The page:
That is as broad an application of law as you see in Supreme Court cases, applying the violation of a section of a single statute to the rights of all voters to see that their votes are accurately and honestly accounted for.
It appears that there are any number of apparent ways that section 241 could be applied to Defendant Trump. Because it is a conspiracy statute, all that would have to be proved is that he was involved with another person or persons to deprive citizens of an accurate count of their votes. The entirety of his “stop the steal” effort to overturn the results of the 2020 election would fall under that statute. Defendant Trump’s call to Georgia Secretary of State Brad Raffensperger could be interpreted as a violation of section 241. So could contacts with any other state officials such as secretaries of state in battleground states, or in the case of Arizona, then Speaker of the House Rusty Bowers, who was called by Rudy Giuliani and Trump from the Oval Office and asked to involve himself in a Trump-invented scheme to have the Arizona House of Representatives be involved in overturning the election results in that state.
The entire fake elector scheme could be interpreted as an effort to dilute or outright negate the votes of citizens in all seven battleground states by conspiring to put forth slates of electors who did not represent the votes of citizens in those states whose votes were for Joe Biden. In the fake elector scheme, the person with whom Defendant Trump conspired would be the scheme’s author, lawyer John Eastman, who appeared repeatedly in the Oval Office to either pitch or execute the scheme.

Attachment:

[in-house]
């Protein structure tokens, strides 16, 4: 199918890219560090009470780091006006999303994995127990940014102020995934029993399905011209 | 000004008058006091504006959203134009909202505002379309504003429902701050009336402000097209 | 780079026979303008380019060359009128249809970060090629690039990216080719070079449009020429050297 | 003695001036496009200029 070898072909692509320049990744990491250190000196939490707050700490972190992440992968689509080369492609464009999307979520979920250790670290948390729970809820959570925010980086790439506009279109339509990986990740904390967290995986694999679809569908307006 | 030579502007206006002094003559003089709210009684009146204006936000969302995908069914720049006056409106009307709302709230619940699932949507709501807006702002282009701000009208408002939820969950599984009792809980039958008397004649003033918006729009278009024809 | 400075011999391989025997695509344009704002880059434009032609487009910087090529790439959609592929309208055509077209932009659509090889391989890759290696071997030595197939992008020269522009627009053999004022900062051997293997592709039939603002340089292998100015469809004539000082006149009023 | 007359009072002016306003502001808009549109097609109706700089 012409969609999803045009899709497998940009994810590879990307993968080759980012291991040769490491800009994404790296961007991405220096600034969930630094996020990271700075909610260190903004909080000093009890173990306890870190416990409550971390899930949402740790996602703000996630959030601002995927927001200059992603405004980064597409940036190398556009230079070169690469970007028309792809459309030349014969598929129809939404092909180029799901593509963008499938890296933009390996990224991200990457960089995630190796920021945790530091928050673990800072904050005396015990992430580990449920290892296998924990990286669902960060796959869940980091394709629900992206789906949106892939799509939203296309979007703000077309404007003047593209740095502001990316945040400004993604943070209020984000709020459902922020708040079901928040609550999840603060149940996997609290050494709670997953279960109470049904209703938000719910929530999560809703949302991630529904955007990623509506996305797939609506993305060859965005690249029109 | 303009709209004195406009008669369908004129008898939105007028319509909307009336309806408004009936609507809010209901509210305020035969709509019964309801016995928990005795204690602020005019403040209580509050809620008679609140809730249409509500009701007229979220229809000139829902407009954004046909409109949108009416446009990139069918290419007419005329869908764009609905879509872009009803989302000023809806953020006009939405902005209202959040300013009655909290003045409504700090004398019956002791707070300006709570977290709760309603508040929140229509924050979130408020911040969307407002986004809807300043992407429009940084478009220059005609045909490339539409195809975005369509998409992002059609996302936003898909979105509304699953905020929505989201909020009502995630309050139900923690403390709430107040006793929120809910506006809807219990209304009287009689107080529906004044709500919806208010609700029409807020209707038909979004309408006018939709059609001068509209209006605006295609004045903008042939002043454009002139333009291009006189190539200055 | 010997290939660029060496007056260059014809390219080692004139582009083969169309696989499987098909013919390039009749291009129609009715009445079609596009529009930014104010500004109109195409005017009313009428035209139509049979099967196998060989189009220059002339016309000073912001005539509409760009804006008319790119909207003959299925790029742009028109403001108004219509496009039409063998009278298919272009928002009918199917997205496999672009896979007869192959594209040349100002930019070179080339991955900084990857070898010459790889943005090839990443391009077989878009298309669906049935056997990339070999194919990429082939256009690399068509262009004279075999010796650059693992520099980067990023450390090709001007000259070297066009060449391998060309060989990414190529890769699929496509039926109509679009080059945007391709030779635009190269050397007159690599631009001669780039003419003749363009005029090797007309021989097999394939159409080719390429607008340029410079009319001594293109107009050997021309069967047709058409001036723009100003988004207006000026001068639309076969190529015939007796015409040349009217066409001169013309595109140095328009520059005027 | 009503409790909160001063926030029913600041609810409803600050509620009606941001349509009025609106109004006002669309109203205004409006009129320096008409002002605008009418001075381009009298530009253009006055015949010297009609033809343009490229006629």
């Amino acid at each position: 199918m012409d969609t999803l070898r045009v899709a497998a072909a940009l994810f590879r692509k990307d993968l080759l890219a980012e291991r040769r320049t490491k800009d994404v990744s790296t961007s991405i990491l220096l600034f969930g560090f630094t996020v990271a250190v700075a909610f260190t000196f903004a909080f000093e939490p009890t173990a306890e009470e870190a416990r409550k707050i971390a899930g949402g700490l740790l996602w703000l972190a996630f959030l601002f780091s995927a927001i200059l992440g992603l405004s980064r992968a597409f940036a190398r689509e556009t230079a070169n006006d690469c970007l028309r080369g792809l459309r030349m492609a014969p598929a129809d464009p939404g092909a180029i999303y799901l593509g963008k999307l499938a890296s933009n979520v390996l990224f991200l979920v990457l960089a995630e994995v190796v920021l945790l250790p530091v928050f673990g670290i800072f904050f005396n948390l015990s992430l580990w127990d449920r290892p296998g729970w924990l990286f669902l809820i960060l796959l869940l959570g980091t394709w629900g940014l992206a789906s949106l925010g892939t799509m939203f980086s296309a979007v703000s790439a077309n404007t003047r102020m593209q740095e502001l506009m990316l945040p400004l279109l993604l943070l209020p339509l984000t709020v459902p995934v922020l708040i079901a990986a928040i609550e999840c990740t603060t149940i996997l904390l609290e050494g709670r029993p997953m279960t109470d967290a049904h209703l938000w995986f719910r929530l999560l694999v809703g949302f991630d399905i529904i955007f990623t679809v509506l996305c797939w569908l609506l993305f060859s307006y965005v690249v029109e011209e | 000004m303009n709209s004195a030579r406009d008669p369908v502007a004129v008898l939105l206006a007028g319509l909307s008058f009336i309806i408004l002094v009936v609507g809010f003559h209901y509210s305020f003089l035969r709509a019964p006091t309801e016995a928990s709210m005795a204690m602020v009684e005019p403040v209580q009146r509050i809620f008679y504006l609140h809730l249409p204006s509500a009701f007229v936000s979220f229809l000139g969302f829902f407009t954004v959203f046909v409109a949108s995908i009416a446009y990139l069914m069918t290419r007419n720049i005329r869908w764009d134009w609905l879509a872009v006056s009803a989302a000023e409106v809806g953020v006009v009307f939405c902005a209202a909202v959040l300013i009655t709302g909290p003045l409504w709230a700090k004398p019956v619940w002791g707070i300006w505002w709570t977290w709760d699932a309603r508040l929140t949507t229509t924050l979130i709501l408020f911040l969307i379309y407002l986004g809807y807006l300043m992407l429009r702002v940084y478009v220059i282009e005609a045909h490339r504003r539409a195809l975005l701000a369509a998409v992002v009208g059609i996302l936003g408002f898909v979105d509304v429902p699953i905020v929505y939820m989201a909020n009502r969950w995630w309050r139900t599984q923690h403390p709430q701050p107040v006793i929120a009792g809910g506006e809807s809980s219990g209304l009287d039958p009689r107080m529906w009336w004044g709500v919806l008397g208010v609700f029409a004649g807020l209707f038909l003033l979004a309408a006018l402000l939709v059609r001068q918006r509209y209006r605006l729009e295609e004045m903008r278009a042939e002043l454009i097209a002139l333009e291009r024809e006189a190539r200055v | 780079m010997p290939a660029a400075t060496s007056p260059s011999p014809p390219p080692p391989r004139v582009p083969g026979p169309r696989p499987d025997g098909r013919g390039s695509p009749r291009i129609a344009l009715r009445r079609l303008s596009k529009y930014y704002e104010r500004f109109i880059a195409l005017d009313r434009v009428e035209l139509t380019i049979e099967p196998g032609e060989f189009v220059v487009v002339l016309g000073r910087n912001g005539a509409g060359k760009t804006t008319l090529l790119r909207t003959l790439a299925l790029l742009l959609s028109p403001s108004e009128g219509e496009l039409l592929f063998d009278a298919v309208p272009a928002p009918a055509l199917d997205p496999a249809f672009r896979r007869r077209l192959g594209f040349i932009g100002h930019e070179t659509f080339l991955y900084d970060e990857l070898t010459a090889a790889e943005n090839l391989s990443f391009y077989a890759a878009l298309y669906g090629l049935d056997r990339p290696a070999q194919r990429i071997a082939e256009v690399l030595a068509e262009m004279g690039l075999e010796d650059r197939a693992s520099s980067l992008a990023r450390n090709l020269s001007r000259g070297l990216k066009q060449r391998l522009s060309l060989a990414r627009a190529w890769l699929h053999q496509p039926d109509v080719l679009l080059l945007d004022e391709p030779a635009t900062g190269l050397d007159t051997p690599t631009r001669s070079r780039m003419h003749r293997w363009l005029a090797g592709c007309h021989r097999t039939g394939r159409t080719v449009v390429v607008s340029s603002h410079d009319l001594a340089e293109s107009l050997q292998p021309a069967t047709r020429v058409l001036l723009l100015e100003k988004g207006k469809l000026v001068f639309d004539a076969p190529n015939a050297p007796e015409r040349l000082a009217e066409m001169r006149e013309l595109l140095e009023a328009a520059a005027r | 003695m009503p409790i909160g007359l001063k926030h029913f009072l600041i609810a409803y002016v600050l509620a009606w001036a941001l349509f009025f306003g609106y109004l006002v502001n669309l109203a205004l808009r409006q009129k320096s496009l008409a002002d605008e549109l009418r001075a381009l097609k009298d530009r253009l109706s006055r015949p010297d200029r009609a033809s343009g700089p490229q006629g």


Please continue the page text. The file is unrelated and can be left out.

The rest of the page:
Smith’s prosecutors brought a witness before the grand jury today, an aide who was with Defendant Trump in the White House on Jan. 6 and may have been privy to his phone calls on that day, about which nothing was revealed by the January 6 Committee. The aide, Will Russell, who is still employed by Defendant Trump on his campaign team, had appeared before the grand jury before. A second visit to the grand jury usually indicates that additional evidence has been developed by the prosecution that calls into question the previous testimony of the witness. In this case, Russell may be confronted with perjured testimony he gave previously and be given a chance to revise his testimony if he will honestly answer the questions he lied about in answer to before. This is one of the ways prosecutors can “turn” a witness against a higher target of the prosecution, in this case, Defendant Trump.
It’s never a good sign when you wake up in the morning and discover that you are facing prosecution under the same law that was used to put members of the Ku Klux Klan in jail in the 1800’s. But then again, in today’s Republican Party, maybe that is a good thing.
Lucian K. Truscott IV
Lucian K. Truscott IV, a graduate of West Point, has had a 50-year career as a journalist, novelist and screenwriter. He has covered stories such as Watergate, the Stonewall riots and wars in Lebanon, Iraq and Afghanistan. He is also the author of five bestselling novels and several unsuccessful motion pictures. He has three children, lives in rural Pennsylvania and spends his time Worrying About the State of Our Nation and madly scribbling in a so-far fruitless attempt to Make Things Better.